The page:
Palm oil that rules the world

I am just two months away from visiting a place I had the chance to experience a few years ago already – the Gunung Leuser National Park in Sumatra, Indonesia. When my flight from Bali landed in Medan for the first time, I was super excited to make one of my dreams come true, to see Orang Utans in the wild. What I didn’t know back then was how endangered the fragile eco system they are living in is. Of course, I had heard about illegal deforestation because of oil palm plantations and that numbers of wild Orang Utans are decreasing rapidly, but I never really realised how bad the whole situation was until I got there.

The whole drive towards the small town of Bukit Lawang, which lies right at the edge of the National Park, was planted with oil palm trees. Hours of driving went by and still oil palm plantation to the left and right. When leaving Bukit Lawang down south to get to Toba lake, it didn’t get any better – oil palms all the way to the left and right. And this was an 8-hour drive! I think this was the first time I realised what an impact human race can actually have on nature and how capitalism makes us destroy the only planet we have without even caring about other species that we share these grounds with as long as we can enjoy our Nutella sandwich in the morning.

Another shocking experience I had was only shortly after – when visiting Kuala Lumpur. The whole city was covered in thick fog, it was literally impossible to look further than 5 meters on some days. Only that this fog wasn’t actually fog but smoke – coming over all the way from the deforestation in Sumatra and Borneo which is happening around the same time every year. And Kuala Lumpur is not the only city going through this every year. Singapore is also affected massively by the destruction of jungles, millions of years old, by being covered in thick smoke for days or sometimes even weeks. Well, to be honest, all of us are in some way.

the first Orang Utan I met in the wild

Only 7% of the world’s land mass is covered by jungles. However, there is more diversity here than in any other habitat. For example, Borneo’s jungle, which has decreased by more than half since the 1980s, is home to a wider range of plants and animals than the whole of Europe. The virgin jungle of Sumatra has even decreased by an unbelievable number of 75% over the last 4 decades. It is estimated that up to 100 Orang utans are losing its home every single day.

Orang Utans are super sensitive animals that learn really slowly. A new-born stays with its mother for about 10 years until it has learned all the skills it needs to know. Simply moving away to another area doesn’t work for them.

Who is behind all this?

The answer is simple – all of us. We consume palm oil on a daily basis. It is a large part of most sweets we consume such as peanut butter and Oreos. Oil palm is so popular because it can be harvested all year around and it is growing on a small surface compared to other crops. So, actually a great thing. The only problem here is that oil palms are only growing in certain areas of our planet and that’s exactly the places we find the virgin jungles.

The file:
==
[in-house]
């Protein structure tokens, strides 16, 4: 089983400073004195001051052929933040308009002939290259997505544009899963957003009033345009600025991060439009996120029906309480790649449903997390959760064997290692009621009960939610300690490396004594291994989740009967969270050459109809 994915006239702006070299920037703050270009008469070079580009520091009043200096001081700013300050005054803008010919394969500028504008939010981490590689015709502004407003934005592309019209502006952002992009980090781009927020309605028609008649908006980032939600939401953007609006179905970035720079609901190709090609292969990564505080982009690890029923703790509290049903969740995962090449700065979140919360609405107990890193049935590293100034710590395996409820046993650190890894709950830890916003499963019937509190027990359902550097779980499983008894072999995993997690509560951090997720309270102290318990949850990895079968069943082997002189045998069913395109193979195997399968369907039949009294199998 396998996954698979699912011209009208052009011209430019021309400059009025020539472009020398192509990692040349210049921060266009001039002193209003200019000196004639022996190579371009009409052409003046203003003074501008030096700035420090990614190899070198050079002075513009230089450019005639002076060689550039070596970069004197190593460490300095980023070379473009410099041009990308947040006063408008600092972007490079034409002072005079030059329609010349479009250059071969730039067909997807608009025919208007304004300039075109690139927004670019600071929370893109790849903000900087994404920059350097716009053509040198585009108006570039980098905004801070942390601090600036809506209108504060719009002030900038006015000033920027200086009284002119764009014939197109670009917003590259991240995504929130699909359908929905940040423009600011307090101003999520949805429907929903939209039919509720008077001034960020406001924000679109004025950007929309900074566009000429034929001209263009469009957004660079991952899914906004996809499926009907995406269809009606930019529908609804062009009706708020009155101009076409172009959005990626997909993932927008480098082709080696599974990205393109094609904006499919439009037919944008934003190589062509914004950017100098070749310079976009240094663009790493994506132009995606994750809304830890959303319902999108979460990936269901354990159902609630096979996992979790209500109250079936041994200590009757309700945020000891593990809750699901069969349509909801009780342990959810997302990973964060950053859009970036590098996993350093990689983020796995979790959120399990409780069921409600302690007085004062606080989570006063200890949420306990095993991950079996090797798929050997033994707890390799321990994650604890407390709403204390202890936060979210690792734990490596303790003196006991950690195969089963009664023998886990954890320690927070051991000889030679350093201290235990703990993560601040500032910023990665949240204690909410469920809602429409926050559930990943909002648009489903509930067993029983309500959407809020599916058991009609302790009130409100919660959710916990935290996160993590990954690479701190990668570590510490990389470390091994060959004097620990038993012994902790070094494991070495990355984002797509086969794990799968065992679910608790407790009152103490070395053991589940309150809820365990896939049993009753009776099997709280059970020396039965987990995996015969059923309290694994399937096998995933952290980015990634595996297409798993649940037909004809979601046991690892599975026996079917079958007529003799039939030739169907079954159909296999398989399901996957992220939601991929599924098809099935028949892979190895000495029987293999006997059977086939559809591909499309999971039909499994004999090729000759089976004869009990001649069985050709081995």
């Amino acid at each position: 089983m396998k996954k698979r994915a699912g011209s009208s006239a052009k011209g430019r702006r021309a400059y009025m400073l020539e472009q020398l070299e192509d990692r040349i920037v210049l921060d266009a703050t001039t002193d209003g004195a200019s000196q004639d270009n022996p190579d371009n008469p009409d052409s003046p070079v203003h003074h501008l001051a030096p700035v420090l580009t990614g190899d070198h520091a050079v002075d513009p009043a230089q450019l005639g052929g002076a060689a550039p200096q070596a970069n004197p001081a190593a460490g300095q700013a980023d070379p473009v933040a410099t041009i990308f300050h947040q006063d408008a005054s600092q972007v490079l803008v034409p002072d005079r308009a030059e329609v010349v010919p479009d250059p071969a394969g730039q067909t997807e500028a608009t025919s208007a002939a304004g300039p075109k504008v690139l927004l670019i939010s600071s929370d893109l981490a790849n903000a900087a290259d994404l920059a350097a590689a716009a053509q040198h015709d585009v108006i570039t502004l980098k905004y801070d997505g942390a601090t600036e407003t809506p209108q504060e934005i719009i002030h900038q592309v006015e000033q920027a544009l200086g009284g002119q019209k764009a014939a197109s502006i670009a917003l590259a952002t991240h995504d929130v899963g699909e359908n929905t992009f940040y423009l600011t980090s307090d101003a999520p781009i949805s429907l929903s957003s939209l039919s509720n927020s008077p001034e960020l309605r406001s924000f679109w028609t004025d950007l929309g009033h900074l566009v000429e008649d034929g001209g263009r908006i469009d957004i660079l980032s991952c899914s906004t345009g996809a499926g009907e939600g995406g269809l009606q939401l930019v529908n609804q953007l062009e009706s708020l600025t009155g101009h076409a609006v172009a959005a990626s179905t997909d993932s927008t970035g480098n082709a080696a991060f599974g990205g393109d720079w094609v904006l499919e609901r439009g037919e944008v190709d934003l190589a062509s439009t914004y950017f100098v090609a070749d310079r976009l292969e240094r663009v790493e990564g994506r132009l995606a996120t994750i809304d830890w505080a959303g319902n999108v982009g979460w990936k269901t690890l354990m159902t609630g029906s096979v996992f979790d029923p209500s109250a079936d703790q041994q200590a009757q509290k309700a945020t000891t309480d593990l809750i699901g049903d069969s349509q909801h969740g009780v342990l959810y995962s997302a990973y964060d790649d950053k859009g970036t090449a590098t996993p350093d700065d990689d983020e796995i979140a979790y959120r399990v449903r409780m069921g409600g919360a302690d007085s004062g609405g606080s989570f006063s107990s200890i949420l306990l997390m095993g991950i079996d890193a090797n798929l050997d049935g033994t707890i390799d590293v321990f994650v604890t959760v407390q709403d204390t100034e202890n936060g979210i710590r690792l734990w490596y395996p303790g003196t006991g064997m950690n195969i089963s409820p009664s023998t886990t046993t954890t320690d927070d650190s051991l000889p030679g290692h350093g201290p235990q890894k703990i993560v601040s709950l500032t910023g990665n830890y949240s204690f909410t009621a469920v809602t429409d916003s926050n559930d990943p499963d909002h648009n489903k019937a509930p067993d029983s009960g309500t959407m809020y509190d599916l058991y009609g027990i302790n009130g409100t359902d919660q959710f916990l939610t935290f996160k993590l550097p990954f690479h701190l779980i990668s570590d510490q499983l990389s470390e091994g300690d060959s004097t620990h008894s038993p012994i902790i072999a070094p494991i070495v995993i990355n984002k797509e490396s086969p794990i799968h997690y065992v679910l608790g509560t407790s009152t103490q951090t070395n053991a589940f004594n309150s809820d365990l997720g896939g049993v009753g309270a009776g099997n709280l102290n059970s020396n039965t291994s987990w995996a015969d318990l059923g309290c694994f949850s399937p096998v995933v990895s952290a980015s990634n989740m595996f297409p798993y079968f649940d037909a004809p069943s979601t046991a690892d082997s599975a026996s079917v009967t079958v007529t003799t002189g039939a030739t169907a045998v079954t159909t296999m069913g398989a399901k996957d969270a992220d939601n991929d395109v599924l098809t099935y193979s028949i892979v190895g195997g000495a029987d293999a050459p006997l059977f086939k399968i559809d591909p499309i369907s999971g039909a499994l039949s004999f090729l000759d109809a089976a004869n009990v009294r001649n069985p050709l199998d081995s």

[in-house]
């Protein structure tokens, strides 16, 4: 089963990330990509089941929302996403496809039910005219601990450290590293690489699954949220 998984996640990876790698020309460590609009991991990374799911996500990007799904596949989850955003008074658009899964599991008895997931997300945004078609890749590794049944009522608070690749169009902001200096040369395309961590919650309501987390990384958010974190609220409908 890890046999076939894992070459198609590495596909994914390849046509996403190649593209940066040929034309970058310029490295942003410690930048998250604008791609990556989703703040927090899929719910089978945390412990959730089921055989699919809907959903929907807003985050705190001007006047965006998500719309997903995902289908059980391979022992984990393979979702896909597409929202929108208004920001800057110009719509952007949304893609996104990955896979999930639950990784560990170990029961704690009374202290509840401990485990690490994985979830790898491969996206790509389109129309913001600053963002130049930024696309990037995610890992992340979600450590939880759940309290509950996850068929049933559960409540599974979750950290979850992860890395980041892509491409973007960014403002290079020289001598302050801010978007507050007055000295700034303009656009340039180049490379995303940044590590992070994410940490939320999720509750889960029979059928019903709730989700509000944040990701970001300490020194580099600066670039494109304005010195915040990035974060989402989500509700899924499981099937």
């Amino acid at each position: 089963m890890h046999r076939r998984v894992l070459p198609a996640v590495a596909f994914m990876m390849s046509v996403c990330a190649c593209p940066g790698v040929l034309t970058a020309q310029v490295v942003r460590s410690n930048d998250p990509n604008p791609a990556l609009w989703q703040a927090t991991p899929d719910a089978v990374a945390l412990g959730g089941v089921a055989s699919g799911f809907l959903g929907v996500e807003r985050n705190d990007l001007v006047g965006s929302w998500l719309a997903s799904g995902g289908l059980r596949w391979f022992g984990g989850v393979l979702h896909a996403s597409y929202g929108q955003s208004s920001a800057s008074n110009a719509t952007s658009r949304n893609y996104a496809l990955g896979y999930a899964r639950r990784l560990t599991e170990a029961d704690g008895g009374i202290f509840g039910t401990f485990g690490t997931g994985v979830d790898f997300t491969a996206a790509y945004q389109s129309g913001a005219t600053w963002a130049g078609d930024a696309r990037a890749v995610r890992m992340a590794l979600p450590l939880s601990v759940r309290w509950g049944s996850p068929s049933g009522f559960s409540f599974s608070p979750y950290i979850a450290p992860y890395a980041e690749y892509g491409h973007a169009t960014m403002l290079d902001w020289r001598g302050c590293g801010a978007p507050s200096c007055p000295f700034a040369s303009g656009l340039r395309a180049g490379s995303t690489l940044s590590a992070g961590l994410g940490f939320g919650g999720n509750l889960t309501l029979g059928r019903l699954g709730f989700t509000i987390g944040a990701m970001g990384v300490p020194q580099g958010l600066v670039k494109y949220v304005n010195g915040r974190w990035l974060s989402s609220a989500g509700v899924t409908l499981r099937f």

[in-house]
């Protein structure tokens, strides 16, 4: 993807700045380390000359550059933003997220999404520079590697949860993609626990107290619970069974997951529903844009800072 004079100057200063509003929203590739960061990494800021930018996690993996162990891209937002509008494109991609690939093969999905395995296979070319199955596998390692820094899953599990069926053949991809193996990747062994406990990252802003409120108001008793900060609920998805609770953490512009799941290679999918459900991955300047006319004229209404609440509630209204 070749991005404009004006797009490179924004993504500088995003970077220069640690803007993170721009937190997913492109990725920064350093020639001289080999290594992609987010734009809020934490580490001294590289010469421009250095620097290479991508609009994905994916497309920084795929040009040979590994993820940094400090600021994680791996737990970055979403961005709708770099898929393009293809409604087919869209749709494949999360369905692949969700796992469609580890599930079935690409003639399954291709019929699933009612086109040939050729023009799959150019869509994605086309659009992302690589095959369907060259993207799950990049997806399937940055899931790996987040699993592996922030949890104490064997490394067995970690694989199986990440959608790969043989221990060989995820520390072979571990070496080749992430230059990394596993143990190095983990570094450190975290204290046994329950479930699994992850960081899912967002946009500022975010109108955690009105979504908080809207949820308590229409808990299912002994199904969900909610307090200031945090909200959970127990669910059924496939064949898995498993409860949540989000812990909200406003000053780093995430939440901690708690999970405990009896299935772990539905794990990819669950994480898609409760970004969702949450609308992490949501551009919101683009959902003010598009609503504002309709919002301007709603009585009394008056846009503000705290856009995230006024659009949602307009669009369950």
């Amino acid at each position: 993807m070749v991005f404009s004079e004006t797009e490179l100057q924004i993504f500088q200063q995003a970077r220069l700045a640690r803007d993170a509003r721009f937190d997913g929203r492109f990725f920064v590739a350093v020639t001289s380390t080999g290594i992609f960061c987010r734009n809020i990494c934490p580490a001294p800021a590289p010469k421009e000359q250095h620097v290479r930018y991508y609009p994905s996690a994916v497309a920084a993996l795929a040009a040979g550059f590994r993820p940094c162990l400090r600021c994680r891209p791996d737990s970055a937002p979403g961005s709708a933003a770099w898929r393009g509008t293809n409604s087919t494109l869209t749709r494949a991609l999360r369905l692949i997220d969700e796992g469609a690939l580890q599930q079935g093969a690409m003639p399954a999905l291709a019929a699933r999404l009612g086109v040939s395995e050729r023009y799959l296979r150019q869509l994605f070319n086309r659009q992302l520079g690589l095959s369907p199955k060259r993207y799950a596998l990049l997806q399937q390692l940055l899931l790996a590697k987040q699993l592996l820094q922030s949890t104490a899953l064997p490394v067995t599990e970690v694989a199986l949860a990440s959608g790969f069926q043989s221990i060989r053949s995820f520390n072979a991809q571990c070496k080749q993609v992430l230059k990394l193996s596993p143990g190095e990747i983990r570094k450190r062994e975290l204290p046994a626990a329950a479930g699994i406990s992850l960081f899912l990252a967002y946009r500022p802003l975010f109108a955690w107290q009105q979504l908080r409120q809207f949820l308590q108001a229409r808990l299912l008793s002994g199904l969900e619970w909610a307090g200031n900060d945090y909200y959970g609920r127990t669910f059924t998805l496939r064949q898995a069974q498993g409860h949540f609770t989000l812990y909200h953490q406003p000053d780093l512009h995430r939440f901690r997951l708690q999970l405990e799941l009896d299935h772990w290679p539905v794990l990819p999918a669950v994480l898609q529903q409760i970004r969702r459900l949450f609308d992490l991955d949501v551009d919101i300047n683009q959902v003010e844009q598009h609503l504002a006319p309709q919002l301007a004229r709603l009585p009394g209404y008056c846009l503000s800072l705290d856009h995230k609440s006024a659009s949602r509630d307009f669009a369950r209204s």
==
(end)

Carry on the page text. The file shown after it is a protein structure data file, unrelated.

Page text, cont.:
Why isn’t the Indonesian government taking action?

Well, officially it might be doing exactly this. In reality corruption and illegal burnings are big players in this game. Large parts of the virgin jungles are part of National Parks. But then again foreign and local companies are paying off people in charge and give them employment to get them give away their land. It’s a difficult circle to break – money can be a big motivator, especially for people living in rural parts of countries like Indonesia. A lot of western countries rely on Indonesian resources, not only when it comes to palm oil. Large parts of West Papua are being exploited for gold and copper mining while local communities are being suppressed. There is just far too much money involved for most people, making them switch off their conscience. But the corruption in this country is such a big topic that goes back decades, I will write about it in a different blog post.

What can I do to help?

I know that there is little I can personally do about this issue. To fight illegal deforestation shouldn’t be in our hands but in the hands of a non-corrupt government. We can all support organizations that try to protect national parks and its inhabitants. We can all be a bit more conscious about what we consume. We can’t bring back what’s already gone but we can at least help to decrease our own palm oil consumption so maybe one day illegal deforestations are not worth it anymore. Check the ingredient lists of what you are buying. All cosmetic products at Lush and Body Shop are free of palm oil, as well as Ben & Jerry’s ice-cream for example. Considering it is estimated that we will double the production of palm oil by 2030 and even triple it by 2050 – every little bit count each of us does counts.

Iceland is so far the only country in the world that is actually trying to officially do something about this. After the releasing of an ad from an Icelandic food store during last year’s Christmas season, there was a lot of talking about this issue. Unlike the feel-good ads most consumers expect at this time of the year, this ad rejects fun and promotes the stores commitment to removing palm oil completely from its own label food. Long story short, this ad was banned because of being “too political”.

I am going back to Sumatra with mixed feelings. On the one hand I am obviously super excited to be in the jungle again, hopefully spotting some Orang Utans. On the other hand, I am concerned about how much worse the situation has gotten with time. I will update you guys in June!

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